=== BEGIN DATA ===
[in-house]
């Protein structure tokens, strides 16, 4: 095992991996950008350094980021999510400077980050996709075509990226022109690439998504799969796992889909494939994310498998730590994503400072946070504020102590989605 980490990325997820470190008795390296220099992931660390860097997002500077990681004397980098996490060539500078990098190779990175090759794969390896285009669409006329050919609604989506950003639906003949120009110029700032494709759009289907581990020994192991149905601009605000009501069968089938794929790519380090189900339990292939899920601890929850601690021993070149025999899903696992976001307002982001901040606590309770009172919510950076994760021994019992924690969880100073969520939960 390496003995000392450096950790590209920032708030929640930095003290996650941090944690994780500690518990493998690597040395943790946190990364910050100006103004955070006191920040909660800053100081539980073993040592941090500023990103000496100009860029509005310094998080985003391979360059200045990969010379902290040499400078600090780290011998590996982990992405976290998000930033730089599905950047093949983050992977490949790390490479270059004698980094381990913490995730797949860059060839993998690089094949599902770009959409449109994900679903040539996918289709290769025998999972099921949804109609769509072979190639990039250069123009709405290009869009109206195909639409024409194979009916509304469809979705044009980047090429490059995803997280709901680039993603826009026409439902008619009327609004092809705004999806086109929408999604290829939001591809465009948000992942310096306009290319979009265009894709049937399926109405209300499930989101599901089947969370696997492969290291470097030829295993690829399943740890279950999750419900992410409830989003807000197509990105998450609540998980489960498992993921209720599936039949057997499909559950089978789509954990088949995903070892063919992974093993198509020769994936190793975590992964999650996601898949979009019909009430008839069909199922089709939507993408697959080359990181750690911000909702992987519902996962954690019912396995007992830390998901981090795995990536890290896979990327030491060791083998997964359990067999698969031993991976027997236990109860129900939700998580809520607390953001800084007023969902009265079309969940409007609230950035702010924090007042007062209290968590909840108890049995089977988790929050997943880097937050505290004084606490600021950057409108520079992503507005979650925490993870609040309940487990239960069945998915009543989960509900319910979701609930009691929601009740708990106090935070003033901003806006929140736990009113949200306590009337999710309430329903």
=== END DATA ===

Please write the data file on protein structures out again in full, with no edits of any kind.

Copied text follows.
[in-house]
């Protein structure tokens, strides 16, 4: 095992991996950008350094980021999510400077980050996709075509990226022109690439998504799969796992889909494939994310498998730590994503400072946070504020102590989605 980490990325997820470190008795390296220099992931660390860097997002500077990681004397980098996490060539500078990098190779990175090759794969390896285009669409006329050919609604989506950003639906003949120009110029700032494709759009289907581990020994192991149905601009605000009501069968089938794929790519380090189900339990292939899920601890929850601690021993070149025999899903696992976001307002982001901040606590309770009172919510950076994760021994019992924690969880100073969520939960 390496003995000392450096950790590209920032708030929640930095003290996650941090944690994780500690518990493998690597040395943790946190990364910050100006103004955070006191920040909660800053100081539980073993040592941090500023990103000496100009860029509005310094998080985003391979360059200045990969010379902290040499400078600090780290011998590996982990992405976290998000930033730089599905950047093949983050992977490949790390490479270059004698980094381990913490995730797949860059060839993998690089094949599902770009959409449109994900679903040539996918289709290769025998999972099921949804109609769509072979190639990039250069123009709405290009869009109206195909639409024409194979009916509304469809979705044009980047090429490059995803997280709901680039993603826009026409439902008619009327609004092809705004999806086109929408999604290829939001591809465009948000992942310096306009290319979009265009894709049937399926109405209300499930989101599901089947969370696997492969290291470097030829295993690829399943740890279950999750419900992410409830989003807000197509990105998450609540998980489960498992993921209720599936039949057997499909559950089978789509954990088949995903070892063919992974093993198509020769994936190793975590992964999650996601898949979009019909009430008839069909199922089709939507993408697959080359990181750690911000909702992987519902996962954690019912396995007992830390998901981090795995990536890290896979990327030491060791083998997964359990067999698969031993991976027997236990109860129900939700998580809520607390953001800084007023969902009265079309969940409007609230950035702010924090007042007062209290968590909840108890049995089977988790929050997943880097937050505290004084606490600021950057409108520079992503507005979650925490993870609040309940487990239960069945998915009543989960509900319910979701609930009691929601009740708990106090935070003033901003806006929140736990009113949200306590009337999710309430329903």